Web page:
Arad (Numbers 33)

The ancient Israelite city of Arad was located at modern Tell Arad, in the Negev south of Jerusalem. Archaeological excavations there has uncovered a large, well-preserved, Early Bronze Age city that served as an important post on key trade routes. Hebrew ostraca (pottery fragments containing writing) bearing the name Arad have been found there, as have a large quantity of ostraca bearing other Hebrew or Aramaic inscriptions.

A series of fortified occupations dating from the reign of Solomon to that of Zedekiah also have been found at Tell Arad. The site appears to have been more or less deserted during the Middle and Late Bronze Ages, but during the Iron Age Israelites built a fortress on the summit of Tell Arad to guard the eastern Negev basin from nomadic peoples and Transjordian enemies – especially from Edom. The structures belonging to the final level of Israelite occupation at Arad were destroyed during the Babylonian conquest of Judah in 586 B.C.

An impressive Israelite temple has also been unearthed at Arad. The only Israelite temple recovered by archaeologists to date, it may have been modelled after Solomon’s temple; like Solomon’s it was oriented toward the east. This structure had a sacrificial altar in the courtyard, as well as two incense altars and two standing stones in its “Most Holy Place”.

Archaeologists have determined that this particular temple was deliberately put out of use. This probably happened during the reforms of either Hezekiah or Josiah, when local temples situated outside of the control of the king and the Jerusalem priesthood were dismantled because they tended to become focal points for the growth of pagan and/or aberrant religious movements.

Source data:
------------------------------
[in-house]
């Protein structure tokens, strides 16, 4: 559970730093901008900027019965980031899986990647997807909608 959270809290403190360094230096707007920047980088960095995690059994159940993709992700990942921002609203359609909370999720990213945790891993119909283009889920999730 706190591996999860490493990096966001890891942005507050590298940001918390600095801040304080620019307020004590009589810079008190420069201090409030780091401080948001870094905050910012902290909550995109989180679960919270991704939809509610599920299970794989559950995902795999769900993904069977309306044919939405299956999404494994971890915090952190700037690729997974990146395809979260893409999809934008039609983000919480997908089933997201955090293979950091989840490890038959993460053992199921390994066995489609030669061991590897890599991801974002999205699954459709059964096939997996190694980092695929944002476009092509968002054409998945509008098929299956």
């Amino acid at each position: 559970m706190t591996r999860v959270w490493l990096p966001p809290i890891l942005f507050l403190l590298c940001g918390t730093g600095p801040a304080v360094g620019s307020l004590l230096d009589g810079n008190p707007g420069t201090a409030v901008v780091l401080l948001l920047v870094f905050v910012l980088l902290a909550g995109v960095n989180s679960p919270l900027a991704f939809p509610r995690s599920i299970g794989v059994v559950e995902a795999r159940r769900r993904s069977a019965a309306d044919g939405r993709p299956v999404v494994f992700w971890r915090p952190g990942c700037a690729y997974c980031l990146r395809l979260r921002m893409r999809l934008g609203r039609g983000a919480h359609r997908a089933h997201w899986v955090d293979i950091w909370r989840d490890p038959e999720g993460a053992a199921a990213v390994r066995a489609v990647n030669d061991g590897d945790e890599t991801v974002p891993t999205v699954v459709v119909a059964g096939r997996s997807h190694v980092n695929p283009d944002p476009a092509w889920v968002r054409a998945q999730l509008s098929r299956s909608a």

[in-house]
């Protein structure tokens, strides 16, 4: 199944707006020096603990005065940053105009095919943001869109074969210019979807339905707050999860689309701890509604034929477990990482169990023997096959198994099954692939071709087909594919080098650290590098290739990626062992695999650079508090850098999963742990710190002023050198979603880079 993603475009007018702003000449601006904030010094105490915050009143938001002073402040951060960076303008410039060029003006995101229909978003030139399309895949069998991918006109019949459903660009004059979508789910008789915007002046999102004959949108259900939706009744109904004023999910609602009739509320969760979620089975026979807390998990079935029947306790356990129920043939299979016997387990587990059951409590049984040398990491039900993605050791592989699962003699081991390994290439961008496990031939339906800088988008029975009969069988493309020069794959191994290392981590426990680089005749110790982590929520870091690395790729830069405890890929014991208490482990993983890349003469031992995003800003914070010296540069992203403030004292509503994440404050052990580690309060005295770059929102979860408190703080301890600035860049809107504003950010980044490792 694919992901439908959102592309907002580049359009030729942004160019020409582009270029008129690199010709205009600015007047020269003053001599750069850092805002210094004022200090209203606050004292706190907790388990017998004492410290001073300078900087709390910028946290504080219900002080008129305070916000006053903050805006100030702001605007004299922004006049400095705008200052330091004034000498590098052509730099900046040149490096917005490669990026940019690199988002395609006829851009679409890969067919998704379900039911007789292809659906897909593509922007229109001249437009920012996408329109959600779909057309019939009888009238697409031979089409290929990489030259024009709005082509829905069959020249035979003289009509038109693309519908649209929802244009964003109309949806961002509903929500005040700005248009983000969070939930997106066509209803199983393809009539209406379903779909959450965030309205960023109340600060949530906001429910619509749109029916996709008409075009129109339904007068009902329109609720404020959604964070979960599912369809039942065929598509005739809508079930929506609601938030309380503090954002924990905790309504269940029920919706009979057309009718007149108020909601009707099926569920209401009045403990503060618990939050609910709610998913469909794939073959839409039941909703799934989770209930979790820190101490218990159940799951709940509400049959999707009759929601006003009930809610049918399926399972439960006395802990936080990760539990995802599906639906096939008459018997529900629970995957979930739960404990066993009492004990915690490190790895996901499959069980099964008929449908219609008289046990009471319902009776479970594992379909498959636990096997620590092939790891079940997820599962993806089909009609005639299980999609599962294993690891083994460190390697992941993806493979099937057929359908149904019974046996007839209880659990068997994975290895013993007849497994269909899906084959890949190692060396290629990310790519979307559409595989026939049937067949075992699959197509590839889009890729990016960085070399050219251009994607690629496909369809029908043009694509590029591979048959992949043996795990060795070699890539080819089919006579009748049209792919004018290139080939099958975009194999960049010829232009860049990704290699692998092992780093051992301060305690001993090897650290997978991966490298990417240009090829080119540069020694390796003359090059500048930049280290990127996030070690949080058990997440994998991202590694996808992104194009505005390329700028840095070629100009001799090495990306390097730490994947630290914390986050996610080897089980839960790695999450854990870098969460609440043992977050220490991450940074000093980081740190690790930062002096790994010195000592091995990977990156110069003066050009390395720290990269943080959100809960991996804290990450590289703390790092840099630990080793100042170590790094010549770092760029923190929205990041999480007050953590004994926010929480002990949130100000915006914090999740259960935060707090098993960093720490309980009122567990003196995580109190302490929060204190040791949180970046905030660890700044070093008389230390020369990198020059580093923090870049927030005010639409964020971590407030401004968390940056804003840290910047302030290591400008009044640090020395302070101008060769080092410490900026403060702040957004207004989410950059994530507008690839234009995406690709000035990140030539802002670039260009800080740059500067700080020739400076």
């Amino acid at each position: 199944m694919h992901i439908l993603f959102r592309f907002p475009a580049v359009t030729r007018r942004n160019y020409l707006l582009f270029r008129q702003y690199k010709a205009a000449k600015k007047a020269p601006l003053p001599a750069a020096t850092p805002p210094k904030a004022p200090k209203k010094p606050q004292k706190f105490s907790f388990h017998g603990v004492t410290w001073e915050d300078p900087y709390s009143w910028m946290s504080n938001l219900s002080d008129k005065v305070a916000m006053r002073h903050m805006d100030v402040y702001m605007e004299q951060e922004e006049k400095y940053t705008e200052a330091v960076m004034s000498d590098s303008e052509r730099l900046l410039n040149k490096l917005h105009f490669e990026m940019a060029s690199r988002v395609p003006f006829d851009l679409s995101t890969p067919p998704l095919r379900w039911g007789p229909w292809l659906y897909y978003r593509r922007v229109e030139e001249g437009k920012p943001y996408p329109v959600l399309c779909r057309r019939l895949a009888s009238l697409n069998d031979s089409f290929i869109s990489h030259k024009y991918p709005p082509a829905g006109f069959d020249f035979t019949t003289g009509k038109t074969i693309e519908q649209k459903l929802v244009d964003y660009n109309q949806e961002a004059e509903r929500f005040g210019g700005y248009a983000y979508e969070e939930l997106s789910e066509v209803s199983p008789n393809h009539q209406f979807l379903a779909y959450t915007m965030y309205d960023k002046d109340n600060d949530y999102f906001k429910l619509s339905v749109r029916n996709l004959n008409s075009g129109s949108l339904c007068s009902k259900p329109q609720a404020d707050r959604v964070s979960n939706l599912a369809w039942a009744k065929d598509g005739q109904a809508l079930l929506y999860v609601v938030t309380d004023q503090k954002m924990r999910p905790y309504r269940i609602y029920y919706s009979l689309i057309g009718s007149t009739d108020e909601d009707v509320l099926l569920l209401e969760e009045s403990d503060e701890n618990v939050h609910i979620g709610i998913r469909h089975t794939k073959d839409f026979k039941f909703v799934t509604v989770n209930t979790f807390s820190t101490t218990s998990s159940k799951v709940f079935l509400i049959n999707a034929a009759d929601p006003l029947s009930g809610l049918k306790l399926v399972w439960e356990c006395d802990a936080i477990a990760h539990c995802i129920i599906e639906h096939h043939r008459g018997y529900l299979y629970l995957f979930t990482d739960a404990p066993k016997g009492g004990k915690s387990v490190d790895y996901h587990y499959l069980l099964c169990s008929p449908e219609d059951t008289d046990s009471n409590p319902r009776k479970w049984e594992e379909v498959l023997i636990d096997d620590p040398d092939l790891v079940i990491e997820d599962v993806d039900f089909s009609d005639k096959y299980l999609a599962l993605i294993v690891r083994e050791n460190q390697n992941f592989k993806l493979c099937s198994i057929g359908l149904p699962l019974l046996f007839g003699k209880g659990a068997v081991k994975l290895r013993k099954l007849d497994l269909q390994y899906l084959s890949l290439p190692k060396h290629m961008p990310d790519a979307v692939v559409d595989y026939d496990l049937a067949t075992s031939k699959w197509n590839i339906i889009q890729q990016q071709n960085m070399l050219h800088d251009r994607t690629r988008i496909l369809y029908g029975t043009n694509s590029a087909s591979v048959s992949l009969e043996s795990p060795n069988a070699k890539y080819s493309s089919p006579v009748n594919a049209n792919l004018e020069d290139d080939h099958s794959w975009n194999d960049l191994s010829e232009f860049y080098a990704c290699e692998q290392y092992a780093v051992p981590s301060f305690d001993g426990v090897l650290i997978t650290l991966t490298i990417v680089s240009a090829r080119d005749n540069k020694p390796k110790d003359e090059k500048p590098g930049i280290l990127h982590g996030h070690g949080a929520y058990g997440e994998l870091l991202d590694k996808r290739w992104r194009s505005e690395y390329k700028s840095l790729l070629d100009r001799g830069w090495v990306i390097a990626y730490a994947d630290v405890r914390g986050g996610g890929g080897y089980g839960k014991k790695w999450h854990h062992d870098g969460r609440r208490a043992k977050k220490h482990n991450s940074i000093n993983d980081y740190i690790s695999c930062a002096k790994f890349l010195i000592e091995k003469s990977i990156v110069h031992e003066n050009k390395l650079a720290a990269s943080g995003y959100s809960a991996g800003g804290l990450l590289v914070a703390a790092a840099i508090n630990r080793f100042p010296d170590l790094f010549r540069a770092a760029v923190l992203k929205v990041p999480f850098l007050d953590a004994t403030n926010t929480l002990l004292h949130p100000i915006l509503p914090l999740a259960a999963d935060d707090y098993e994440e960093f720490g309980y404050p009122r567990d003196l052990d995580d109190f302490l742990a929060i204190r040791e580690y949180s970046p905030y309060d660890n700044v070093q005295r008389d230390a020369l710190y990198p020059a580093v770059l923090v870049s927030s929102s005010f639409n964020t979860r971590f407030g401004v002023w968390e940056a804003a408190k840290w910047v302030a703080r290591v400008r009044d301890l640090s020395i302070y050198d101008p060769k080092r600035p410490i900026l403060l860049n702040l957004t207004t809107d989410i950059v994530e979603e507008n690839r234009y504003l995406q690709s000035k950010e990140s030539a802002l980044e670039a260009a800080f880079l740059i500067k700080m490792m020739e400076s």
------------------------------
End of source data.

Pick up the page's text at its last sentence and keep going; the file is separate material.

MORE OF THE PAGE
The location of Arad, however, poses a problem related to the conquest narrative. The king Arad attacked the Israelites, who were traveling near the southern border of Canaan. After suffering an initial loss, Israel defeated thisking and destroyed his cities (Numbers 21:1-3). Yet Tell Arad lacks any remains dating to the time of Moses. A possible solution exists in the campaign account of Pharaoh Shishak, whose tenth-century B.C. list mentions the conquest of two Arads: Arad the Great and Arad of Yrhm. The Israelites could have destroyed the second Arad, the location of which remains uncertain. Another possibility is that the Arad mentioned in Numbers 21 actually refers to the general region and that the king of Arad (Numbers 21:1) lived in the city of Hormah (Numbers 21:3).

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